Facts that the glacier is melting
- around 1856 the glacier reached Gletsch
- In 1870 he just reached the Gletsch, but the ice thickness was already decreasing
- in 1945 he just reached the valley
- In the years that followed, the glacier became visibly smaller
- the glacier shifts 30 to 40 meters every year, which amounts to 10 centimeters per day
The shrinking of the glacier
The photos below show that the glacier is getting smaller.
1971 Rhône Glacier from Furka Pass / Source: ©sodraf1985 Rhône Glacier from Furka Pass / Source: ©sodraf1990 Rhône Glacier from Furka Pass / Source: ©sodraf 1996 Rhône Glacier from Furka Pass snowfall summer / Source: ©ottergraafjes2000 Rhône Glacier from Furka Pass / Source: ©sodraf2002 Rhône Glacier from Furka pass / Source: ©ottergraafjes 2006 Rhône Glacier from Grimsel Pass / Source: ©sodraf2010 Rhône Glacier from Grimsel Pass / Source: ©sodraf2014 Rhône Glacier from Grimsel Pass / Source: ©sodraf 2015 Rhône Glacier from Furka Pass / Source: ©sodraf2016 Rhône Glacier from Furka Pass / Source: ©ottergraafjes2016 Rhôneglets jer near ice cave Furka pass / Source: ©ottergraafjes
A long time ago there was a natural ice cave in the Rhône Glacier. Since around 1870, an ice cave has been created in the glacier by hand every year. The first years this was done on the right side of the glacier and then it was done on the left side of the glacier. In this way, tourists have the opportunity to look into the glacier. Previously – in 1985 – you could still enter the ice cave from the souvenir shop. As the years pass, you have to walk further and further to reach the entrance of the cave (at an altitude of 2,300 meters above sea level). But it is definitely worth it. The ice temperature is around 0° C, but rises to about 5° C during the day. At the beginning of the summer season the ice cave is 100 meters long, while at the end of the season it appears that there is no less than 5 meters of ice has melted in height and the ice cave is only around 60 to 80 meters long!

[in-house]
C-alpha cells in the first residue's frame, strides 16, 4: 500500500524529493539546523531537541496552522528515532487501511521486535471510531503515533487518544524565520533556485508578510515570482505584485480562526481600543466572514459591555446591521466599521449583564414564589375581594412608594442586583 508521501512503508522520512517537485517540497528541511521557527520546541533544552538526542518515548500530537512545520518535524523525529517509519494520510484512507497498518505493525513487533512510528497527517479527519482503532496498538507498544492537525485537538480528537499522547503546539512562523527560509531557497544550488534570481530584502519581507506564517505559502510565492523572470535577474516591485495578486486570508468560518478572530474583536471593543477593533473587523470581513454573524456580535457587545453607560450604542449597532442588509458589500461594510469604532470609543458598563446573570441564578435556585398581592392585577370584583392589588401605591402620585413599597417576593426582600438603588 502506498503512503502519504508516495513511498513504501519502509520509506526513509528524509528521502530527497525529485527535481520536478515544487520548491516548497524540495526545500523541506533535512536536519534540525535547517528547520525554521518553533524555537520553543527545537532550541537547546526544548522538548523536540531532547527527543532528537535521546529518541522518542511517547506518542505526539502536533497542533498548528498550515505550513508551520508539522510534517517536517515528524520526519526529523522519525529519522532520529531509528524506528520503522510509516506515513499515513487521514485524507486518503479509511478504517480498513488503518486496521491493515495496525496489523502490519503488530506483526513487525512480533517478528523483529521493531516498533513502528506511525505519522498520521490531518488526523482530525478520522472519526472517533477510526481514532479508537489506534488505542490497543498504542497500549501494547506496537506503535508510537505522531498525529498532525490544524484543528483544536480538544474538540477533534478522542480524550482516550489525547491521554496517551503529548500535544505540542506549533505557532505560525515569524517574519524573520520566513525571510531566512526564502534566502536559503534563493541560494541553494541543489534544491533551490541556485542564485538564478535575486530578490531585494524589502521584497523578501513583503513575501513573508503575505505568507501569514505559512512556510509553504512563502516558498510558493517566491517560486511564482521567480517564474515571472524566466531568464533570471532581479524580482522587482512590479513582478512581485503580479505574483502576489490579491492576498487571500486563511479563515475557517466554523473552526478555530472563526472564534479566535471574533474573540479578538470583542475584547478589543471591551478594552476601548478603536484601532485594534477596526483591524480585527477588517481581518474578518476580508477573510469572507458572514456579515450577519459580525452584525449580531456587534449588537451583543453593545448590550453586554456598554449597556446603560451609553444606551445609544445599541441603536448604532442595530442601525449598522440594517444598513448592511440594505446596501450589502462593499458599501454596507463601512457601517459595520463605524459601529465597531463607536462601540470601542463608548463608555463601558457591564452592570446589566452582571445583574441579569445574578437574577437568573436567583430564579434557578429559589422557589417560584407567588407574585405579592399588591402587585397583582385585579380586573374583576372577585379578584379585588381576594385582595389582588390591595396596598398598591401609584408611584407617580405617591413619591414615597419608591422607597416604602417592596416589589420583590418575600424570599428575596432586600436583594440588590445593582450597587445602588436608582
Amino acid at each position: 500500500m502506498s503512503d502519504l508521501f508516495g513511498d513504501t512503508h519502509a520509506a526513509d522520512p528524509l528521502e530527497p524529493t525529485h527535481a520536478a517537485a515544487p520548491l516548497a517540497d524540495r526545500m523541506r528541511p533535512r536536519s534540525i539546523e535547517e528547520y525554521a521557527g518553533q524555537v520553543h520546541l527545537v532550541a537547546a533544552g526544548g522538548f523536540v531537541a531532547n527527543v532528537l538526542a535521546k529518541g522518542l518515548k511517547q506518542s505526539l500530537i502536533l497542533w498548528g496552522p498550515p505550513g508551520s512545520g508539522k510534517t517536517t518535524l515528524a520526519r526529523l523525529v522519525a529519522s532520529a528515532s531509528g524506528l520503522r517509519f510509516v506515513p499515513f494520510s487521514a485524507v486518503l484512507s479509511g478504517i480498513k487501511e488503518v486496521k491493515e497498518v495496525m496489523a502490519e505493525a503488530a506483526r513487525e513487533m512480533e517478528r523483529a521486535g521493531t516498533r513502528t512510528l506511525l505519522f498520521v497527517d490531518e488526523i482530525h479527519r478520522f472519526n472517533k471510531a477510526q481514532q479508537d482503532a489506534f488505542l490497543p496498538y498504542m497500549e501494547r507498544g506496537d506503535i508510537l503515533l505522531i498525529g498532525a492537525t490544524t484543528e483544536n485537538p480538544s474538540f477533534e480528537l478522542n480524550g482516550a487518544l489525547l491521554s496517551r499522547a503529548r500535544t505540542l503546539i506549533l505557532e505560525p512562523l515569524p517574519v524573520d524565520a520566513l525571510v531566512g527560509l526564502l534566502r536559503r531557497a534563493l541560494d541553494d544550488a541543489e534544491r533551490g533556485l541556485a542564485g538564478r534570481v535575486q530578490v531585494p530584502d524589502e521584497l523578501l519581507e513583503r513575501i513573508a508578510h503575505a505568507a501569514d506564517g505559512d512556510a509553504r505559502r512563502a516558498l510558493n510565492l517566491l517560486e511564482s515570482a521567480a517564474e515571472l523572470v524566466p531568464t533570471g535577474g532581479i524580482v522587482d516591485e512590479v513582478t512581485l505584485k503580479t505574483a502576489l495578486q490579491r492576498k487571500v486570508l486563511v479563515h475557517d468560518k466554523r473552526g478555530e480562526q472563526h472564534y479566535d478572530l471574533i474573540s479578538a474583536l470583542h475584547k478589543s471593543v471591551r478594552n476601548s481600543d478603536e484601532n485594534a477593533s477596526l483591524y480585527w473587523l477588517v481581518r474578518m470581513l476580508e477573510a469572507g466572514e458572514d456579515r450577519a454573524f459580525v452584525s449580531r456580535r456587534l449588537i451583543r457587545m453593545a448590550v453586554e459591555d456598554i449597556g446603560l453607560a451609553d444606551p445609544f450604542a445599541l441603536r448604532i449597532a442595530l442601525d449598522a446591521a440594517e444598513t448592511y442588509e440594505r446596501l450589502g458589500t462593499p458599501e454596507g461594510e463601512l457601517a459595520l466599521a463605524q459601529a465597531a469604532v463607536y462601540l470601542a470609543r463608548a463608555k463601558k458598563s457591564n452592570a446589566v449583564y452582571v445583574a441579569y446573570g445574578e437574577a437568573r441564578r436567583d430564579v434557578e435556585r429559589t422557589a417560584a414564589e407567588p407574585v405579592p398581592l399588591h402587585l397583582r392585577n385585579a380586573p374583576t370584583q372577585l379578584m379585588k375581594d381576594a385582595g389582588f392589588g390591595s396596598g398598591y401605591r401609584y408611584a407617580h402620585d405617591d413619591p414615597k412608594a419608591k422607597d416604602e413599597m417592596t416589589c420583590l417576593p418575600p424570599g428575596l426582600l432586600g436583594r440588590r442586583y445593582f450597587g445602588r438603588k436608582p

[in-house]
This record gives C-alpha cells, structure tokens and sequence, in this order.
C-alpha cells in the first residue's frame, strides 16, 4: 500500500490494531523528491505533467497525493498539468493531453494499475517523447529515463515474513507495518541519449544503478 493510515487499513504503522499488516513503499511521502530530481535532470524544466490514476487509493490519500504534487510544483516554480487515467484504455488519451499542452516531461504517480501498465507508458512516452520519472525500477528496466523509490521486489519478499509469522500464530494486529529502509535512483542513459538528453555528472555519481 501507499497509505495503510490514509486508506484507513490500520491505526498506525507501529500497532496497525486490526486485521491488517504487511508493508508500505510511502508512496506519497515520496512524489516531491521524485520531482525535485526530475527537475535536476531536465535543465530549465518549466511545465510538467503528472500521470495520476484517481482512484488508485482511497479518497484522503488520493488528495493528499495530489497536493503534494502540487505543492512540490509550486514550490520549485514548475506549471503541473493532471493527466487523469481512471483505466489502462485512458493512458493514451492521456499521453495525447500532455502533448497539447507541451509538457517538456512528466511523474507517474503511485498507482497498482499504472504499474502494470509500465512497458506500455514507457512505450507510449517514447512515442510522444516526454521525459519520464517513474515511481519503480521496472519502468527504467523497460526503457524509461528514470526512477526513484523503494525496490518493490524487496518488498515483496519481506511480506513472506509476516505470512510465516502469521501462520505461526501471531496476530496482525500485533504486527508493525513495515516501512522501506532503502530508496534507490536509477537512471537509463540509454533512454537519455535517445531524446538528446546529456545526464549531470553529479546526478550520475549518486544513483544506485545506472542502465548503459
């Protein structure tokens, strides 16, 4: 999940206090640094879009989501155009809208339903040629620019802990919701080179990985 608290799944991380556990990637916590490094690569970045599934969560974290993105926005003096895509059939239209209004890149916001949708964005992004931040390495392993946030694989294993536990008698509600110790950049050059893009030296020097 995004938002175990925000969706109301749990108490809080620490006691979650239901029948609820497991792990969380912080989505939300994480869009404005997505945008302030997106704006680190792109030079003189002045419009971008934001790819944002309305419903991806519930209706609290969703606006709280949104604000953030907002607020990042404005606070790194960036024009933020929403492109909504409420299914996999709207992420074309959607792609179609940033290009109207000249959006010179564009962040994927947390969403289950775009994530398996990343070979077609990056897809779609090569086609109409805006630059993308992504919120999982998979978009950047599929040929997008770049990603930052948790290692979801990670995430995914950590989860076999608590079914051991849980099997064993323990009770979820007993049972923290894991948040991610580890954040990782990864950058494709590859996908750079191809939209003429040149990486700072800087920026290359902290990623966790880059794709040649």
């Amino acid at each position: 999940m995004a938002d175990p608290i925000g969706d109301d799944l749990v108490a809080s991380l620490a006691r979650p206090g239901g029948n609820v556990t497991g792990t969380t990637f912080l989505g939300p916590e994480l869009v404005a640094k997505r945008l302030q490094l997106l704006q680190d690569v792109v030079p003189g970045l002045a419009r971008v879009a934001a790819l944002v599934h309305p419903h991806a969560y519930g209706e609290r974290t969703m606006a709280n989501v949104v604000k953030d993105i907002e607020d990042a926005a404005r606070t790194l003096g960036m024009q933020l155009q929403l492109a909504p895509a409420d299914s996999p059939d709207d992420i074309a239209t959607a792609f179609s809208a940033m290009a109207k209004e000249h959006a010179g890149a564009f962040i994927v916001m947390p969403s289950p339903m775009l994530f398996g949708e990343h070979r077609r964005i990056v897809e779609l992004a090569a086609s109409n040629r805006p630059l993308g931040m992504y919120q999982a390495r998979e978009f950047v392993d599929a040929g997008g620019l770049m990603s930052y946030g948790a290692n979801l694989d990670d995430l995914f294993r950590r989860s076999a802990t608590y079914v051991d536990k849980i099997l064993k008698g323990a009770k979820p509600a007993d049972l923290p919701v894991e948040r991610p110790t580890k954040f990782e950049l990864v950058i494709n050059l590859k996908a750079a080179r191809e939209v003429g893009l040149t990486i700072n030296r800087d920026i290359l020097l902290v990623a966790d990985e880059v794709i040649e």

Visit the ice cave
It is possible to visit the ice cave. However, you do have to walk a bit for this. Before you get to the ice cave itself, you will see a glacial lake and white cloths.
Before you get to the glacier, you first pass a lake. That’s the glacial lake. The glacier used to be at that spot.
From a certain distance you can see all kinds of white cloths hanging. These cloths have a function. The cloths are hung to make the ice melt less quickly. The cloths are made of linen.
glacial lake at the foot of the Rhône Glacier in 2016 / Source: ©ottergraafjeswhite cloths at Rhône Glacier in 2016 / Source: ©ottergraafjeswhite cloths at the entrance to the Rhône Glacier ice cave in 2016 / Source: ©ottergraafjes
The ice cave is only open daily from 8 a.m. to 6 p.m. during the summer season (early June to mid-October). During the holiday period (high summer) the cave is open from 8 a.m. to 7:30 p.m.
Disabled persons and strollers
Unfortunately, the ice cave is not accessible to disabled people – with or without a wheelchair – and people with a pram or buggy.
Parking is free. This can be done at Hotel Belvédère or along the road. It is also possible to park your car in the parking lot at the Bazar Belvédère. Please note: it can be very busy during the summer period.
Inside the ice cave
Once you arrive in the ice cave, you will see that the ice is blue, while the ice on the outside is grayish white. You walk on wooden planks through the hand-hewn tunnel. At a certain point you come to the end of the tunnel, where a kind of ’roundabout’ – with the Swiss flag (in 2016) – has been created. A little further on there are a number of wine barrels. This contains wine.
Since 1998, wine – glacier wine – has been matured in the Rhône Glacier. This is done by the Mathier family. The wine is a sweet wine. The benefits of ripening in the Rhône Glacier are:
- temperatures around freezing point
- high humidity
- no power consumption
- no problems with magnetic fields
gray white color outside Rhône Glacier / Source: ©ottergraafjesice blue color in ice cave Rhône Glacier / Source: ©ottergraafjesgletsjerwine in Rhône Glacier / Source: ©ottergraafjes